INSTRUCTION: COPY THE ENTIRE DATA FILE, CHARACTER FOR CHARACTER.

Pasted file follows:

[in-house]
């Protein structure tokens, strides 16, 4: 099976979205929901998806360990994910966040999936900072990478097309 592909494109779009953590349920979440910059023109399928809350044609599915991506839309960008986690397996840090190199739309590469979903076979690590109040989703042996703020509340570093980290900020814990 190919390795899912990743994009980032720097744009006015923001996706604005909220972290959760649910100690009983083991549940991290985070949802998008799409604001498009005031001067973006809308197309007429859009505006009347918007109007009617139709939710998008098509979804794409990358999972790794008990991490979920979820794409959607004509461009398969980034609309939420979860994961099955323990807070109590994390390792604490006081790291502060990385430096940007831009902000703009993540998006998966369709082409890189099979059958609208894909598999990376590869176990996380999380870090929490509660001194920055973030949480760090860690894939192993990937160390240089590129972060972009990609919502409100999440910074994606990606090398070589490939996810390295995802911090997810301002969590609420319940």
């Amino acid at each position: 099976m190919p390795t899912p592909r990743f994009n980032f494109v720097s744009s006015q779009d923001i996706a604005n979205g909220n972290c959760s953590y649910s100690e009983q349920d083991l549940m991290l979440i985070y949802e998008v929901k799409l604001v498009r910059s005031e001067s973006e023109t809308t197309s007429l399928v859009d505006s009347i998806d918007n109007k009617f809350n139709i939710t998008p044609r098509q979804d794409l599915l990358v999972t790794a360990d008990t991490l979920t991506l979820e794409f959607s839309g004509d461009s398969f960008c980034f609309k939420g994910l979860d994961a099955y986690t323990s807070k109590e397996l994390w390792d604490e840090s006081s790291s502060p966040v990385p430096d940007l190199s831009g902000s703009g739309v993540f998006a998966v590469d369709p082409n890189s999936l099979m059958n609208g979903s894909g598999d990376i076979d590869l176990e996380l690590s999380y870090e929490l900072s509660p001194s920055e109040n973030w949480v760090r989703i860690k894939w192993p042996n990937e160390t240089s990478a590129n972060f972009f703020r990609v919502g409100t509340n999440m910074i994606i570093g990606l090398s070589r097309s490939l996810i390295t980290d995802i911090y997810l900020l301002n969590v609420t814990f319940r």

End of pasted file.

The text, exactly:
[in-house]
């Protein structure tokens, strides 16, 4: 099976979205929901998806360990994910966040999936900072990478097309 592909494109779009953590349920979440910059023109399928809350044609599915991506839309960008986690397996840090190199739309590469979903076979690590109040989703042996703020509340570093980290900020814990 190919390795899912990743994009980032720097744009006015923001996706604005909220972290959760649910100690009983083991549940991290985070949802998008799409604001498009005031001067973006809308197309007429859009505006009347918007109007009617139709939710998008098509979804794409990358999972790794008990991490979920979820794409959607004509461009398969980034609309939420979860994961099955323990807070109590994390390792604490006081790291502060990385430096940007831009902000703009993540998006998966369709082409890189099979059958609208894909598999990376590869176990996380999380870090929490509660001194920055973030949480760090860690894939192993990937160390240089590129972060972009990609919502409100999440910074994606990606090398070589490939996810390295995802911090997810301002969590609420319940």
């Amino acid at each position: 099976m190919p390795t899912p592909r990743f994009n980032f494109v720097s744009s006015q779009d923001i996706a604005n979205g909220n972290c959760s953590y649910s100690e009983q349920d083991l549940m991290l979440i985070y949802e998008v929901k799409l604001v498009r910059s005031e001067s973006e023109t809308t197309s007429l399928v859009d505006s009347i998806d918007n109007k009617f809350n139709i939710t998008p044609r098509q979804d794409l599915l990358v999972t790794a360990d008990t991490l979920t991506l979820e794409f959607s839309g004509d461009s398969f960008c980034f609309k939420g994910l979860d994961a099955y986690t323990s807070k109590e397996l994390w390792d604490e840090s006081s790291s502060p966040v990385p430096d940007l190199s831009g902000s703009g739309v993540f998006a998966v590469d369709p082409n890189s999936l099979m059958n609208g979903s894909g598999d990376i076979d590869l176990e996380l690590s999380y870090e929490l900072s509660p001194s920055e109040n973030w949480v760090r989703i860690k894939w192993p042996n990937e160390t240089s990478a590129n972060f972009f703020r990609v919502g409100t509340n999440m910074i994606i570093g990606l090398s070589r097309s490939l996810i390295t980290d995802i911090y997810l900020l301002n969590v609420t814990f319940r």